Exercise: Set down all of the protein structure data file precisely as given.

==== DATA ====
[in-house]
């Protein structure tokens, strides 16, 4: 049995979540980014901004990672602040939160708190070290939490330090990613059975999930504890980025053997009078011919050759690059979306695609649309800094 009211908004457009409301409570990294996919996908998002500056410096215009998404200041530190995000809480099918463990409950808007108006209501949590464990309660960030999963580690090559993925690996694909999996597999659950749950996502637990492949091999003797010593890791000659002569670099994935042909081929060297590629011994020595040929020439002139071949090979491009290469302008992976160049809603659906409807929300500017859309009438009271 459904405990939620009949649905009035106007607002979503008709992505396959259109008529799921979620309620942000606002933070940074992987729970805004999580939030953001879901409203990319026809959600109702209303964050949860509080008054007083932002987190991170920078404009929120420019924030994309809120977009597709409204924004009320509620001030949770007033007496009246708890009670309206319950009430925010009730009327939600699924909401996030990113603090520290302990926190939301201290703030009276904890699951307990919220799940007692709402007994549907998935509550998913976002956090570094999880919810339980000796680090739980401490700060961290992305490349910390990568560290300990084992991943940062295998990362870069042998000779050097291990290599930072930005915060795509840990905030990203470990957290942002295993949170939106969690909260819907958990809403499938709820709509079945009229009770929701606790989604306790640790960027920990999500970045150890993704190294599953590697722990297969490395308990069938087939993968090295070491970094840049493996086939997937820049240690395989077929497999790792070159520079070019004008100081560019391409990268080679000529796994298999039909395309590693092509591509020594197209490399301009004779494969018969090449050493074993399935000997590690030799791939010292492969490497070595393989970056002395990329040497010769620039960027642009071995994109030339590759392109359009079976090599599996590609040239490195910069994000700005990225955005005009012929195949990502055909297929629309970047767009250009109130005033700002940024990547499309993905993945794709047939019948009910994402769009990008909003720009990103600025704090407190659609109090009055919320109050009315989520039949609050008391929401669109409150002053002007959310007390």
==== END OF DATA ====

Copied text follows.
[in-house]
């Protein structure tokens, strides 16, 4: 049995979540980014901004990672602040939160708190070290939490330090990613059975999930504890980025053997009078011919050759690059979306695609649309800094 009211908004457009409301409570990294996919996908998002500056410096215009998404200041530190995000809480099918463990409950808007108006209501949590464990309660960030999963580690090559993925690996694909999996597999659950749950996502637990492949091999003797010593890791000659002569670099994935042909081929060297590629011994020595040929020439002139071949090979491009290469302008992976160049809603659906409807929300500017859309009438009271 459904405990939620009949649905009035106007607002979503008709992505396959259109008529799921979620309620942000606002933070940074992987729970805004999580939030953001879901409203990319026809959600109702209303964050949860509080008054007083932002987190991170920078404009929120420019924030994309809120977009597709409204924004009320509620001030949770007033007496009246708890009670309206319950009430925010009730009327939600699924909401996030990113603090520290302990926190939301201290703030009276904890699951307990919220799940007692709402007994549907998935509550998913976002956090570094999880919810339980000796680090739980401490700060961290992305490349910390990568560290300990084992991943940062295998990362870069042998000779050097291990290599930072930005915060795509840990905030990203470990957290942002295993949170939106969690909260819907958990809403499938709820709509079945009229009770929701606790989604306790640790960027920990999500970045150890993704190294599953590697722990297969490395308990069938087939993968090295070491970094840049493996086939997937820049240690395989077929497999790792070159520079070019004008100081560019391409990268080679000529796994298999039909395309590693092509591509020594197209490399301009004779494969018969090449050493074993399935000997590690030799791939010292492969490497070595393989970056002395990329040497010769620039960027642009071995994109030339590759392109359009079976090599599996590609040239490195910069994000700005990225955005005009012929195949990502055909297929629309970047767009250009109130005033700002940024990547499309993905993945794709047939019948009910994402769009990008909003720009990103600025704090407190659609109090009055919320109050009315989520039949609050008391929401669109409150002053002007959310007390």